W3C home > Mailing lists > Public > public-lod@w3.org > March 2010

Re: RDF Serializations

From: Nathan <nathan@webr3.org>
Date: Fri, 12 Mar 2010 10:51:10 +0000
Message-ID: <4B9A1C9E.4090504@webr3.org>
To: Rob Vesse <rav08r@ecs.soton.ac.uk>
CC: 'Linked Data community' <public-lod@w3.org>
Rob Vesse wrote:
>> Hi All,
>> I've been putting some thought in to RDF Serializations in the context
>> of linked data; and ever increasingly I'm questioning why I feel the
>> need to offer "the same" RDF graphs serialized in different formats.
>> I guess a specific questions would be, does anybody operate a linked
>> data consuming library that doesn't support a particular serialization?
> Yes I expect they do because unfortunately RDF/XML is still the only
> officially endorsed W3C standard despite the plethora of other formats - not
> every library supports every serialization and then you have the issue of
> RDF embedded/implied in other formats - RDFa, micro formats, RSS, GRDDL -
> where support is more patchy.
>> I'm starting to see this more as a processing / computation load
>> transfer between server and client, where most clients could easily
>> convert the serialization from one format to another, but prefer to
>> offload this to the server where possible.
> A good library should be able to do the transformation efficiently whether
> at the client/server end, unless you're serving massive RDF dumps where this
> is infeasible/ill-advised for the server then there's no reason not to offer
> multiple formats
>> What I'm gunning for in the end, is to only expose all linked data / rdf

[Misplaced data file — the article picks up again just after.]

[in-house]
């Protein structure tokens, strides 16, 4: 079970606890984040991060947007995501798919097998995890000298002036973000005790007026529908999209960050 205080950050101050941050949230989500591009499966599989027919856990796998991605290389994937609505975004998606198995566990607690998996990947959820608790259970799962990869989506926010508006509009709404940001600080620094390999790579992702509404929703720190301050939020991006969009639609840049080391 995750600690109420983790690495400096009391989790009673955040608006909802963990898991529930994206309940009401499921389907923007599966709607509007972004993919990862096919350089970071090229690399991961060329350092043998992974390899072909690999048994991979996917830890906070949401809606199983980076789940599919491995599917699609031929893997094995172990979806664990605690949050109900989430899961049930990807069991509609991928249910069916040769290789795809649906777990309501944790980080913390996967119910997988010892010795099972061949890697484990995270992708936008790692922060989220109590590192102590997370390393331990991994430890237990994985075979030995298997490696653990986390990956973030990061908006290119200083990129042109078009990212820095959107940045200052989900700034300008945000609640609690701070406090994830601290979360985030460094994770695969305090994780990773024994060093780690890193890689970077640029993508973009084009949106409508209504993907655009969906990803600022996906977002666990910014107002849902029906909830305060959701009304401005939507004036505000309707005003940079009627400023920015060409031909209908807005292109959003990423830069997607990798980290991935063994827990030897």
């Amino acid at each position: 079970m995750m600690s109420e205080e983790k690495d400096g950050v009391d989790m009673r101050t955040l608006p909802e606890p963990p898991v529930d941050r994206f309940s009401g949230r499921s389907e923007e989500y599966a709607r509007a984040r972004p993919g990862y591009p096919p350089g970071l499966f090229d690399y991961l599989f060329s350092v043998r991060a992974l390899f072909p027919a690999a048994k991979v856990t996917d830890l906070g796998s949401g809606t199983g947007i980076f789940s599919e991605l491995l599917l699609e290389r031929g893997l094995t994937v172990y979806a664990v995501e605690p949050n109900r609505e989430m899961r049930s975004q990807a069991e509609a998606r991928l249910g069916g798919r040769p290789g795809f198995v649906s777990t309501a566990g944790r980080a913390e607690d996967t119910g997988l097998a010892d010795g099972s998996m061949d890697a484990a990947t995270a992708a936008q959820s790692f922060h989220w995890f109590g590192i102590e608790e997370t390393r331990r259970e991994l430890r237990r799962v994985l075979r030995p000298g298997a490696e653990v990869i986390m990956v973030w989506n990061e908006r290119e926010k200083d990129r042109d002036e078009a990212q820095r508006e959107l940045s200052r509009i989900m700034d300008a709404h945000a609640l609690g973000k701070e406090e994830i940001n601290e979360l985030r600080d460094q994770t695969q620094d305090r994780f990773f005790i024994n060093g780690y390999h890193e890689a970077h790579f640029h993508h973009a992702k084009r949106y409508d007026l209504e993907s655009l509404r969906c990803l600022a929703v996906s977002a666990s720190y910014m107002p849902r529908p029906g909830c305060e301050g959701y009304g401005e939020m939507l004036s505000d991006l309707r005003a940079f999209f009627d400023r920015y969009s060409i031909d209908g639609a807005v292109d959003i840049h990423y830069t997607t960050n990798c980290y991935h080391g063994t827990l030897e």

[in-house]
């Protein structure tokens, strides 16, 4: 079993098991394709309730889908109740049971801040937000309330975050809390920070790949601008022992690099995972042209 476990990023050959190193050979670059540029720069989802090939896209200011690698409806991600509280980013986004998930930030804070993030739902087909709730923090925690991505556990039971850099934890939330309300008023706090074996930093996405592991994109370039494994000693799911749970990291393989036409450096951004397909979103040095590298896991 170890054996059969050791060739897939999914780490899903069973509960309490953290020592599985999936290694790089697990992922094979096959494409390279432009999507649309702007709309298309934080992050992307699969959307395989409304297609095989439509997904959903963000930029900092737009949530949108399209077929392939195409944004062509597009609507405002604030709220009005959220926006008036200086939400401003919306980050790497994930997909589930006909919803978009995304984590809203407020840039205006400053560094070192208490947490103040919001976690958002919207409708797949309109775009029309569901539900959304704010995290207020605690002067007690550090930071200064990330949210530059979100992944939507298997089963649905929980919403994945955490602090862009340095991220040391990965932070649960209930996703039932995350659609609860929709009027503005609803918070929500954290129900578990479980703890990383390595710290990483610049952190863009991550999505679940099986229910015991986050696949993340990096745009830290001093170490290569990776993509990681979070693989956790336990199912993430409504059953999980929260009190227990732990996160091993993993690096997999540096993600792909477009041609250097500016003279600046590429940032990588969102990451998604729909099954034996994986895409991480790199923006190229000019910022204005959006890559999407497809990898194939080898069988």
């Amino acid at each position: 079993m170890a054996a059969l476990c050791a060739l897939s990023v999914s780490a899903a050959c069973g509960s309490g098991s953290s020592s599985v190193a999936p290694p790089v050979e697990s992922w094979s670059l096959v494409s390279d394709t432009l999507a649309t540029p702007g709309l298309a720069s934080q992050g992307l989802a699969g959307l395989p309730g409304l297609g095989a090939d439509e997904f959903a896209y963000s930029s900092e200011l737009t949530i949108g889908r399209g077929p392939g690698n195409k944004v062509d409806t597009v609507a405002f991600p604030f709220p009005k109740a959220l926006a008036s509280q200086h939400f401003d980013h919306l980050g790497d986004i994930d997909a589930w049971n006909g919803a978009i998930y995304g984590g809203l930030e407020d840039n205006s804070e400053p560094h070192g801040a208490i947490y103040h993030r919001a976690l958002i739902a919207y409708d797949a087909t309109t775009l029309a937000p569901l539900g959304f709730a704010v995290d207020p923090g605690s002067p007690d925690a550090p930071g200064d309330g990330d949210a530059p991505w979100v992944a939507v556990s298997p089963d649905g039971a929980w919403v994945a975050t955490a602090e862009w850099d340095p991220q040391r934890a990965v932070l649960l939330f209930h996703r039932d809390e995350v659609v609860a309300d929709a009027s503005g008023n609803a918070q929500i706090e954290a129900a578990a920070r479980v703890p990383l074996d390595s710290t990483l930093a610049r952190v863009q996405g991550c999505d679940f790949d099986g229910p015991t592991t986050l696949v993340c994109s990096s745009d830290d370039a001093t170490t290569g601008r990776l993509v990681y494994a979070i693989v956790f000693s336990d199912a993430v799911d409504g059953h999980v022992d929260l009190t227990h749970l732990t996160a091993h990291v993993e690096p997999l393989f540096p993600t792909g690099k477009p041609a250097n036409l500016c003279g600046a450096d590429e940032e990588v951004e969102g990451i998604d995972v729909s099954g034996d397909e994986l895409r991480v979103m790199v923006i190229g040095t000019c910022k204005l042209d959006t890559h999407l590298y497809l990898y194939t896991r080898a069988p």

>> as static RDF+XML documents within my application - would this in any
>> way make the data "less" linked because some clients don't support
>> RDF+XML or could I take it for granted that everybody (for instance
>> everybody on this list) could handle this serialization.
> Yes most clients would support RDF/XML as it's the only official W3C
> standard but part of the ethos of the whole LOD movement is that the data
> should be as open as possible - restricting it to one format limits the
> openness of the data to some degree.  Personally from the point of view of
> someone who both consumes Linked Data and writes parsers and serializers for
> RDF I'd prefer to get my RDF in a format other than RDF/XML such as Turtle
> as other formats are typically far easier (and faster) to parse.
> Having it available in formats other than RDF/XML also allows for easy
> scripting - someone could quite easily write a script to grab RDF in
> NTriples format from some URI and then dump the Triples to the screen
> without having to use a full blown RDF library whereas it's just not
> possible if you're stuck with getting RDF/XML
> I guess in answer to your question it doesn't make the data less linked but
> it makes it less accessible i.e. open

good answer; thanks :)
Received on Friday, 12 March 2010 10:51:48 UTC

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